and he really gave the audience what it wanted with this one. A hissable but
wisecracking villain, political machinations, the abuse of power, ample violence,
some touches of the supernatural, and a big battle in the end. Of course, to
watch it all you have to run the antiquated dialogue and situations through
a mental filter, which is easier for some people than others. But if you make
the effort you'll be rewarded with some wickedly amusing stuff, as a cast of
veteran Shakespearean actors happily sink their teeth into the material under
Olivier's expert guidance. And it is interesting to see early examples of dramatic
elements that have been used so many times over the years. Avoid it if the very
mention of The Bard gives you unpleasant flashbacks to your school days- otherwise
it's actually kind of fun. Extras on this two-disc set include audio commentary,
behind-the-scenes footage and stills.
SHERLOCK HOLMES: THE SCARLET CLAW
Universal, 1944, B&W, 74 mins.- MPI DVD
Basil Rathbone: "Consider, Watson, the irony, the tragic irony. To have accepted a commission from the victim to find her murderer. For the first time, we've been retained by a corpse."
When you're one of the most enduring fictional characters ever created, you wind up doing everything at least once. In scenic Canada for a conference on the supernatural, Holmes and Watson- in the familiar forms of Rathbone and Nigel Bruce- answer a written request for help from that corpse, and find themselves facing an apparition that does more than just go bump in the night. Following clues that lead him from a foggy, moonlit moor to a house where a man lives in crippling fear, Rathbone uncovers a murderous plot that hinges on two pieces of historical unpleasantness- one factual and one legendary. Along the way, more lives will be lost, and our intellectual hero will find himself looking down the barrels of multiple guns. Will he come out on top in a contest with a ruthless and talented opponent? Well, we are talking about Sherlock Holmes here.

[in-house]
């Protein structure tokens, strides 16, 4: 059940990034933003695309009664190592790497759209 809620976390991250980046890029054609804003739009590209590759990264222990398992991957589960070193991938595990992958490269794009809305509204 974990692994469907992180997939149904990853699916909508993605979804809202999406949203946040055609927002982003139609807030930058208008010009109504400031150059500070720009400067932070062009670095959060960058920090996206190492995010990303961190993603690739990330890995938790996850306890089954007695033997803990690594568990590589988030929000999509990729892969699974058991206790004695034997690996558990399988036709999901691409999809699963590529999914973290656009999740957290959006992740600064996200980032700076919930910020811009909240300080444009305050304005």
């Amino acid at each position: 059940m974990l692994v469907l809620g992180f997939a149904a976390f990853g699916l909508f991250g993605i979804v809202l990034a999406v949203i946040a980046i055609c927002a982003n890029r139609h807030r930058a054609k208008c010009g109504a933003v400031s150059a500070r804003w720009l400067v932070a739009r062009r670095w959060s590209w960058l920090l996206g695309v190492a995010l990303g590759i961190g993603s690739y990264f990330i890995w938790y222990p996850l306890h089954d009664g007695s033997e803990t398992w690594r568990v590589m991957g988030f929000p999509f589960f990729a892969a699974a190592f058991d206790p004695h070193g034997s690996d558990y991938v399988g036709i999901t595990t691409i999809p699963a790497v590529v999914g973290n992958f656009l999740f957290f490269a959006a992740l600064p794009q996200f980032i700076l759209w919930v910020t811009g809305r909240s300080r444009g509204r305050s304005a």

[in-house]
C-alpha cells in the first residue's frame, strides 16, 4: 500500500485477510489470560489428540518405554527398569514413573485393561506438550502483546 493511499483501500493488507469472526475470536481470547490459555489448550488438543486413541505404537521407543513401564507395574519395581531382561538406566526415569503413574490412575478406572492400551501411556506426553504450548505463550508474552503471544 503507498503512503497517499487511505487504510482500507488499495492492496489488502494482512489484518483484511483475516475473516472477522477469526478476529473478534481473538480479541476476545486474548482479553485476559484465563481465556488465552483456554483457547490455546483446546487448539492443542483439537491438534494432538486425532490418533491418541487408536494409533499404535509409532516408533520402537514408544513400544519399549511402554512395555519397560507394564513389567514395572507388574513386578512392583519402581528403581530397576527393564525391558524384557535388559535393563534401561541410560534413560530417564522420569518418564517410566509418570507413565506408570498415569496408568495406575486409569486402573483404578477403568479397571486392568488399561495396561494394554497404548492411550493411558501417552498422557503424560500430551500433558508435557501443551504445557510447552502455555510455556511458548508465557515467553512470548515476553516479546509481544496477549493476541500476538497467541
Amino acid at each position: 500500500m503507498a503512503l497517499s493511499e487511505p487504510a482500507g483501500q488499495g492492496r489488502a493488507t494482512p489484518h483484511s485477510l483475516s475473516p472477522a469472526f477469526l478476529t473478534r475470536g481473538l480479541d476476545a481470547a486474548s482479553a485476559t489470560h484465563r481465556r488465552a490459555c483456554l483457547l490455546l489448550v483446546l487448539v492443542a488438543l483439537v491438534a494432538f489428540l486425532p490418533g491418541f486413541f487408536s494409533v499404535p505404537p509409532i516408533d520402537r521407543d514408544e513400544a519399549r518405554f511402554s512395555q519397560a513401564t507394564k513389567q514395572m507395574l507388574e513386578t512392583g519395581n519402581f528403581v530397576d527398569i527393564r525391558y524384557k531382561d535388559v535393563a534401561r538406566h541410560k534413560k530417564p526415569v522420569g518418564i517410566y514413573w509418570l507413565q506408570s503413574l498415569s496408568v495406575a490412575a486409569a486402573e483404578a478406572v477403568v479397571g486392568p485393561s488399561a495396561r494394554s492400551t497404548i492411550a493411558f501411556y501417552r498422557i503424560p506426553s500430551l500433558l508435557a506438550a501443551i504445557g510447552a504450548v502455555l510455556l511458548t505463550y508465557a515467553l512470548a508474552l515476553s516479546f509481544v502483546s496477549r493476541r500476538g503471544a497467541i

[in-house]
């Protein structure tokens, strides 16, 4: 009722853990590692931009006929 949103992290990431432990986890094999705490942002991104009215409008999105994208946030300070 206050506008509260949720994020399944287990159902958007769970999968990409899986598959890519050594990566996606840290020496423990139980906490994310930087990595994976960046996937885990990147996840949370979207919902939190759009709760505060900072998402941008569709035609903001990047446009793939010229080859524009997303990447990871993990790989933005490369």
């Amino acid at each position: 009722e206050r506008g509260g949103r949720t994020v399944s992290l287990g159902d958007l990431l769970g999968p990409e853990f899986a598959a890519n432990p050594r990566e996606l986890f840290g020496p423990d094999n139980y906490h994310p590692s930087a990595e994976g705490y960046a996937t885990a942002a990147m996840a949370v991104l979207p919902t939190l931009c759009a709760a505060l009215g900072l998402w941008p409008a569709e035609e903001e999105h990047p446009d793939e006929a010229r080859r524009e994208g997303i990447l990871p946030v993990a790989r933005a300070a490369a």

One of the best of the beloved Rathbone series, this entry takes
place in what was then contemporary times, but the distance from Holmes' classic
Victorian milieu is minimized by setting most of the action in a small village.
Not that the historical details are so important when you have Rathbone, the
actor who was the definitive filmic Holmes for generations of fans. Rathbone's
appearance and manner are perfect for the character, and you can believe that
he is capable of either outwitting a villain or sending him flying with a judo
throw. Bruce's Watson strays from his literary counterpart, being played mostly
for comic relief, but his relationship with Holmes humanizes the great detective.
This entry is very reminiscent of the studio's horror pictures, with atmosphere
to spare, some relatively tasteful violence, and a title that turns out to be
a sick joke of sorts. A nicely-restored disc that is recommended for all Holmes
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© Melt Magazine 2004